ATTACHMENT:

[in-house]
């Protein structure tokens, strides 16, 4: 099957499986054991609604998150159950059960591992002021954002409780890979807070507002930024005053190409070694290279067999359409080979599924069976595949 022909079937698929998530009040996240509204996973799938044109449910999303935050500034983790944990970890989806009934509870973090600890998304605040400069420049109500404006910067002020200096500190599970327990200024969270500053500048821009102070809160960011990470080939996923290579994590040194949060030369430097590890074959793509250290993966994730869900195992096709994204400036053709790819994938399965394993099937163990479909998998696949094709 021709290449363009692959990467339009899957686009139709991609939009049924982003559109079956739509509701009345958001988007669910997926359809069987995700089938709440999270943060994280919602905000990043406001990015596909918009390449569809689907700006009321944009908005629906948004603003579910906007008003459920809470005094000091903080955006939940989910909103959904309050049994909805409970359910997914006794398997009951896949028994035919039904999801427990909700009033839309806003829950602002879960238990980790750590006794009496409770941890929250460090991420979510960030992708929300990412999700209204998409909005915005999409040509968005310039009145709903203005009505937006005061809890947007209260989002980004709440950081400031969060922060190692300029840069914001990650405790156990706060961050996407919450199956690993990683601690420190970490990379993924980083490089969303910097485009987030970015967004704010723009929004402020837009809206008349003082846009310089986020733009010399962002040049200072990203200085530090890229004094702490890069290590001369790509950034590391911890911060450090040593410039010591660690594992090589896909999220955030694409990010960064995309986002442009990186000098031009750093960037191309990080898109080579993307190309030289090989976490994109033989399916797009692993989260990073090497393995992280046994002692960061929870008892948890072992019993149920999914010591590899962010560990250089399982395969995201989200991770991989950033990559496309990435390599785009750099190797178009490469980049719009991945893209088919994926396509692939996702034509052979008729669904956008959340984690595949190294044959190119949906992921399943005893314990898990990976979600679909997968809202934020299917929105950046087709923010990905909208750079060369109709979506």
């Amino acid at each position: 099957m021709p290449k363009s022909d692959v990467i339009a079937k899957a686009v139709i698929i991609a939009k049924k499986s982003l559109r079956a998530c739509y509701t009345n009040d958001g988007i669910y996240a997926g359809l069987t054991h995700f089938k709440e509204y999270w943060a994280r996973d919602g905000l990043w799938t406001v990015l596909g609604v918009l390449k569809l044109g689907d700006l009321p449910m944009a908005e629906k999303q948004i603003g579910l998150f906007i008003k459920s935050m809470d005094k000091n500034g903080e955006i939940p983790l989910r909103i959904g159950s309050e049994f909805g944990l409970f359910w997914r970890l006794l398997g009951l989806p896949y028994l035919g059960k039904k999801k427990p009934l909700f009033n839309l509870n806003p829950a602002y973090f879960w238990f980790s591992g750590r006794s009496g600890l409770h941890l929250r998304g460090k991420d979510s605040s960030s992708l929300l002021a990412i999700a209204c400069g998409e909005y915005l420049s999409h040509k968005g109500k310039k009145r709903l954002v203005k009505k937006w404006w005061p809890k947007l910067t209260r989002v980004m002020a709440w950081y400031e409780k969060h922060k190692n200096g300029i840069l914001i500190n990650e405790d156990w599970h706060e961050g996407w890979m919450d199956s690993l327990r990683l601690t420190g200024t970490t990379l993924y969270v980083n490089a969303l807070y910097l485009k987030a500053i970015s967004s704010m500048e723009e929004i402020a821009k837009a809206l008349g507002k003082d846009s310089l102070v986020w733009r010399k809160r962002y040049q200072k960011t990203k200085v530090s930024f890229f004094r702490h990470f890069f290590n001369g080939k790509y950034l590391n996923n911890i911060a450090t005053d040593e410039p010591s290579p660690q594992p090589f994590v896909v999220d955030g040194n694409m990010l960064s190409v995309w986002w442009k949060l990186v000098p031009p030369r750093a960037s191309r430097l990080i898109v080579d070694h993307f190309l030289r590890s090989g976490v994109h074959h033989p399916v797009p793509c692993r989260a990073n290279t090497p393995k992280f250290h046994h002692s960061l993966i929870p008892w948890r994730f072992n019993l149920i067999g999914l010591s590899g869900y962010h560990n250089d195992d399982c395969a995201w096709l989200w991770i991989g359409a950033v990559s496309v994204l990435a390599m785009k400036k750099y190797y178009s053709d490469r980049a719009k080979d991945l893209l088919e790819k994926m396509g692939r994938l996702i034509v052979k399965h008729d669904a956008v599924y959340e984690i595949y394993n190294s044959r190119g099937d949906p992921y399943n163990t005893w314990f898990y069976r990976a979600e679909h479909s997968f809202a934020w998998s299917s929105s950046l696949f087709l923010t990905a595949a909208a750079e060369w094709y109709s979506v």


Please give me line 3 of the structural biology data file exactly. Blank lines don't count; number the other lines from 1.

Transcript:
């Amino acid at each position: 099957m021709p290449k363009s022909d692959v990467i339009a079937k899957a686009v139709i698929i991609a939009k049924k499986s982003l559109r079956a998530c739509y509701t009345n009040d958001g988007i669910y996240a997926g359809l069987t054991h995700f089938k709440e509204y999270w943060a994280r996973d919602g905000l990043w799938t406001v990015l596909g609604v918009l390449k569809l044109g689907d700006l009321p449910m944009a908005e629906k999303q948004i603003g579910l998150f906007i008003k459920s935050m809470d005094k000091n500034g903080e955006i939940p983790l989910r909103i959904g159950s309050e049994f909805g944990l409970f359910w997914r970890l006794l398997g009951l989806p896949y028994l035919g059960k039904k999801k427990p009934l909700f009033n839309l509870n806003p829950a602002y973090f879960w238990f980790s591992g750590r006794s009496g600890l409770h941890l929250r998304g460090k991420d979510s605040s960030s992708l929300l002021a990412i999700a209204c400069g998409e909005y915005l420049s999409h040509k968005g109500k310039k009145r709903l954002v203005k009505k937006w404006w005061p809890k947007l910067t209260r989002v980004m002020a709440w950081y400031e409780k969060h922060k190692n200096g300029i840069l914001i500190n990650e405790d156990w599970h706060e961050g996407w890979m919450d199956s690993l327990r990683l601690t420190g200024t970490t990379l993924y969270v980083n490089a969303l807070y910097l485009k987030a500053i970015s967004s704010m500048e723009e929004i402020a821009k837009a809206l008349g507002k003082d846009s310089l102070v986020w733009r010399k809160r962002y040049q200072k960011t990203k200085v530090s930024f890229f004094r702490h990470f890069f290590n001369g080939k790509y950034l590391n996923n911890i911060a450090t005053d040593e410039p010591s290579p660690q594992p090589f994590v896909v999220d955030g040194n694409m990010l960064s190409v995309w986002w442009k949060l990186v000098p031009p030369r750093a960037s191309r430097l990080i898109v080579d070694h993307f190309l030289r590890s090989g976490v994109h074959h033989p399916v797009p793509c692993r989260a990073n290279t090497p393995k992280f250290h046994h002692s960061l993966i929870p008892w948890r994730f072992n019993l149920i067999g999914l010591s590899g869900y962010h560990n250089d195992d399982c395969a995201w096709l989200w991770i991989g359409a950033v990559s496309v994204l990435a390599m785009k400036k750099y190797y178009s053709d490469r980049a719009k080979d991945l893209l088919e790819k994926m396509g692939r994938l996702i034509v052979k399965h008729d669904a956008v599924y959340e984690i595949y394993n190294s044959r190119g099937d949906p992921y399943n163990t005893w314990f898990y069976r990976a979600e679909h479909s997968f809202a934020w998998s299917s929105s950046l696949f087709l923010t990905a595949a909208a750079e060369w094709y109709s979506v």